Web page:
On Palm Sunday Jesus marched into Jerusalem on a donkey before his death. This shows that Jesus conquers not through military might but weakness, not the power of a lion but the weakness of a lamb (Rev 5:5–6). Not only does Jesus conquer in this way, but the church follows the Lamb wherever he goes (Rev 14:4). Revelation 7 develops the image of Rev 5:5–6 and applies it to the church as a whole; the army led by Judah (Rev 7:1–8; cf. 5:5) is the multitude of worshipers of the Lamb (7:9–17; cf. 5:6). As a result Revelation 7:9 is less a worship service and more of a post-battle victory song. We see that our diverse army is assured victory through perseverance which is rewarded.
First we see a diverse army (Rev 7:1–9). A census of young males (7:4) typically suggests military preparation, with a sealing suggesting God’s protection (7:3). They are led by the tribe of Judah (7:5), because this is the army of the Lion of Judah (5:5) whose power is expressed through the Lamb that was slain (5:6; cf. 7:9). Oddly, the order of the tribes of Israel begins with Judah, neglects Dan and adds Manasseh, and its order places the sons of the concubines before the sons of Jacob’s wives (7:5–8). And this mighty army of the Lion of Judah is interpreted as the multiethnic, multilingual multitude before the Lamb (7:9), just as the Lion of Judah is interpreted as the Lamb that was slain (5:5–6). God’s army comes from every background, every nation, and every tongue; no one is excluded from participation because of their ability or background.
Yet though we step into battle, our diverse army is assured victory because of the power of our God (7:10–12). The victory cry will go up, “Salvation belongs to our God who sits on the throne, and to the Lamb” (7:10)! This victory is not because of the greatness of ourselves but the power of our God on the throne. And the angels who stand around the throne and see every detail of what God is doing give glory and honor and power to God for that victory (7:12). Therefore, this victory cry reminds us that God is the assurance of our victory.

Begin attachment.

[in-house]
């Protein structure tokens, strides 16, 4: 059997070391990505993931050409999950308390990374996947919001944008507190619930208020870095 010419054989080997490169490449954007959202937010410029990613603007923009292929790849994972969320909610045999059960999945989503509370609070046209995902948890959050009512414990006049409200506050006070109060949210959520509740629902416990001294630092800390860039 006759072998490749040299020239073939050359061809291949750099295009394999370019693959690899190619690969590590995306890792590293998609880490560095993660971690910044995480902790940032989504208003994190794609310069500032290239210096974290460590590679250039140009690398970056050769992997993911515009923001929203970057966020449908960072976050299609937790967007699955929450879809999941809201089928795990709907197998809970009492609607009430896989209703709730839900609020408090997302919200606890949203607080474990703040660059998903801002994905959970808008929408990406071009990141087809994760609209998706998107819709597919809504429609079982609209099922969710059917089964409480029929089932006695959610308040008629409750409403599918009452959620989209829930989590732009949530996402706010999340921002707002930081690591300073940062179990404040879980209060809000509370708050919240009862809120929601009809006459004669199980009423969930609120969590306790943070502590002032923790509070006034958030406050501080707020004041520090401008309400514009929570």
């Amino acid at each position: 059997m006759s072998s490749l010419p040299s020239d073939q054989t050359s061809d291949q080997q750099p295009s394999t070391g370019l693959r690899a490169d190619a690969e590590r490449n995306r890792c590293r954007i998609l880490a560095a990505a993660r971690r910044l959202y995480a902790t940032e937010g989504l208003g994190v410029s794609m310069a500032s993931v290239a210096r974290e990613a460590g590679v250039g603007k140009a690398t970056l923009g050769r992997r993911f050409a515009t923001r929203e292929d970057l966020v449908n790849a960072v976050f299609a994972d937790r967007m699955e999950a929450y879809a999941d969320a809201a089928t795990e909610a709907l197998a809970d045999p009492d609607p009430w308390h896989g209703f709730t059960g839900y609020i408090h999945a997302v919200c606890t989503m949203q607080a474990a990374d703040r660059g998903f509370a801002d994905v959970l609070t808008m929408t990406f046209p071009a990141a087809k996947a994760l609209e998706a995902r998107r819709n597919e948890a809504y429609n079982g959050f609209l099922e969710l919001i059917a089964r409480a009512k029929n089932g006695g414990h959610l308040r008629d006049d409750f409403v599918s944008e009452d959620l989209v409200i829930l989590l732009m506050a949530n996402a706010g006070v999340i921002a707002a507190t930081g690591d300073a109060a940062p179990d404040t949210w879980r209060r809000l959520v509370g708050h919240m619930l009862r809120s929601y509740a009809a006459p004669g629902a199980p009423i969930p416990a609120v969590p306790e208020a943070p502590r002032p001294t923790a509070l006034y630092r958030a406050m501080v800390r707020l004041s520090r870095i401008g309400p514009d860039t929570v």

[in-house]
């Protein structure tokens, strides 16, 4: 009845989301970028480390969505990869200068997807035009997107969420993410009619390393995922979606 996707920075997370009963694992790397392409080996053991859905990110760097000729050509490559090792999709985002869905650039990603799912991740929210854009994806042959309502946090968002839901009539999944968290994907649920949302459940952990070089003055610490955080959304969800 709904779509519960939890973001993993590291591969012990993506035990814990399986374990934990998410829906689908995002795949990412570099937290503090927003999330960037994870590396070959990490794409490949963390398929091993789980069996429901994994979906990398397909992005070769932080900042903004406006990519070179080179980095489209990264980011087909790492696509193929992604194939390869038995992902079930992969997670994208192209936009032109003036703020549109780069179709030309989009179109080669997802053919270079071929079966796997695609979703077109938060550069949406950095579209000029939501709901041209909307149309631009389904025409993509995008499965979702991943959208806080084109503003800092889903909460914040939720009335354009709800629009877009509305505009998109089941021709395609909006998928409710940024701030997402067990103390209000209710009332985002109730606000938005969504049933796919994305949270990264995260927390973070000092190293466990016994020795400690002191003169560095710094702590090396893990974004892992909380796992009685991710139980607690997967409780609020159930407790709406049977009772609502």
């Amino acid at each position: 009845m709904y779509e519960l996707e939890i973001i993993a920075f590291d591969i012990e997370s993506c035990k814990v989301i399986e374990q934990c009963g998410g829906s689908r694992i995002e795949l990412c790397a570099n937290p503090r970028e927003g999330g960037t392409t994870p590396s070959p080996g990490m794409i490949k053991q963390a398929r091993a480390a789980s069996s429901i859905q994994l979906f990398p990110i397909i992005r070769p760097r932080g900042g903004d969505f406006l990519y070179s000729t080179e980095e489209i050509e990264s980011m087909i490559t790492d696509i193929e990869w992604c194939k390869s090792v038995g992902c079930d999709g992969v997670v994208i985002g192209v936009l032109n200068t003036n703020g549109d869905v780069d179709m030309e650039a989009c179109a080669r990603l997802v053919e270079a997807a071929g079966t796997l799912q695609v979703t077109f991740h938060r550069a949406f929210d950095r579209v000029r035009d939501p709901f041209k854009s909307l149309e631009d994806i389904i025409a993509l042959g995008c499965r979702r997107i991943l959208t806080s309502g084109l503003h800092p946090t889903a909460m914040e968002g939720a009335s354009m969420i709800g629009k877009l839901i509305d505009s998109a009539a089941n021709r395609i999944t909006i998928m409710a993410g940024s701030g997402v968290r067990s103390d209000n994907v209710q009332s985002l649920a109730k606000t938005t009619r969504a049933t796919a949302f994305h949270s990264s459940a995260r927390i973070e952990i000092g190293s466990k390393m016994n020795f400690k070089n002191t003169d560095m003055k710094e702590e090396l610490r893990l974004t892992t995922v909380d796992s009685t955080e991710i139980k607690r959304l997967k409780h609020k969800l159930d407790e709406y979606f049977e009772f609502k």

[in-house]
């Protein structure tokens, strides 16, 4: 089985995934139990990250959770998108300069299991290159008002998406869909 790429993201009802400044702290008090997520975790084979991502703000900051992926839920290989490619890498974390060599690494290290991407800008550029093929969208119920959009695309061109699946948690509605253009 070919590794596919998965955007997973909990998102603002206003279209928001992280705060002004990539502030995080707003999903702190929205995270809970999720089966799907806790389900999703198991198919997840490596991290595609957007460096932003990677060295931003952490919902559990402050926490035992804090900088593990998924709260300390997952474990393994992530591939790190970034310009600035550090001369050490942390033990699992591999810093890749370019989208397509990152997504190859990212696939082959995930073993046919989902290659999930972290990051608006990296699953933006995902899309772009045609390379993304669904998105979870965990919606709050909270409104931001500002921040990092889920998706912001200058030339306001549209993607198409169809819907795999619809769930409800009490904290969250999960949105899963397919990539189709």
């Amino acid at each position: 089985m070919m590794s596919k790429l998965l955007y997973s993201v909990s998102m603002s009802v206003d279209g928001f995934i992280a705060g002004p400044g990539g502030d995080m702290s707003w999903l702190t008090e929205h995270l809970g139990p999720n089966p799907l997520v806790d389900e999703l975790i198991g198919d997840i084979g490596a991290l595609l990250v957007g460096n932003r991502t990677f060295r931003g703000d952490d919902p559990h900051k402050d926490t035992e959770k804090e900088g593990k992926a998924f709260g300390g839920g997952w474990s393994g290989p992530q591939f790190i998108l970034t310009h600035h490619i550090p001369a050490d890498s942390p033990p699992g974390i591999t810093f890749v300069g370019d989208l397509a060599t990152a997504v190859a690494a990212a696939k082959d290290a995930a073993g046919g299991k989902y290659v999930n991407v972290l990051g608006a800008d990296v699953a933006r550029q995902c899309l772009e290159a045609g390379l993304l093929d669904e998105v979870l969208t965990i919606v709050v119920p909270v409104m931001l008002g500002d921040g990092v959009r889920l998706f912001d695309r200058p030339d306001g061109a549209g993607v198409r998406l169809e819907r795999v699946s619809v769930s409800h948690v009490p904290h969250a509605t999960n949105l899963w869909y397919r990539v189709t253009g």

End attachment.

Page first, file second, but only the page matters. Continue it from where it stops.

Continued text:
Although our victory is assured, this victory happens through perseverance, made possible by the sacrifice of the Lamb (7:13–14). This army is clothed with white robes, the reward of those who persevere without compromise in the face of corruption (3:4–5). Now a robe is white because it has avoided dirt or been washed; purity is not simply the avoiding of evil but also perseverance in the face of evil. Just as robes must be washed after battle, so God’s people are pure because they have persevered and overcome in their battle with evil. This is possible not because of their perfection but their purification; our robes are made…white in the blood of the Lamb (7:14). Our perseverance is made possible because of what Jesus Christ has done on the cross for us.
While the battle will take its toll, we know that perseverance is rewarded (7:15–17). While the battle rages there will be a cost. We look forward that in the shelter of his presence (7:15) we find satisfaction (without hunger or thirst), protection (from the sun and heat; 7:16) and restoration from living water and tears wiped away (7:17). This means that the battle may be costly as we are exposed to hunger, thirst, heat, and anguished tears, but we look forward to when these pains will be rewarded.
So rise up church. We are called to be a church ready for battle. God does not call us to comfort but he calls us to victory. Yet our diverse army is assured victory through perseverance which is rewarded.
 Revelation 7:9 is often used to argue for a multiethnic church on earth. Since Rev 7:9 pictures a heavenly worship service with people from every nation, therefore we ought to have our earthly worship ought to reflect that same reality. Yet the picture is more of a post battle victory song! The dominant imagery is militaristic: censuses were typically taken to prepare people for war (Rev 7:4), palm branches is peace after war (7:9), and washing robes happens after battle (7:14).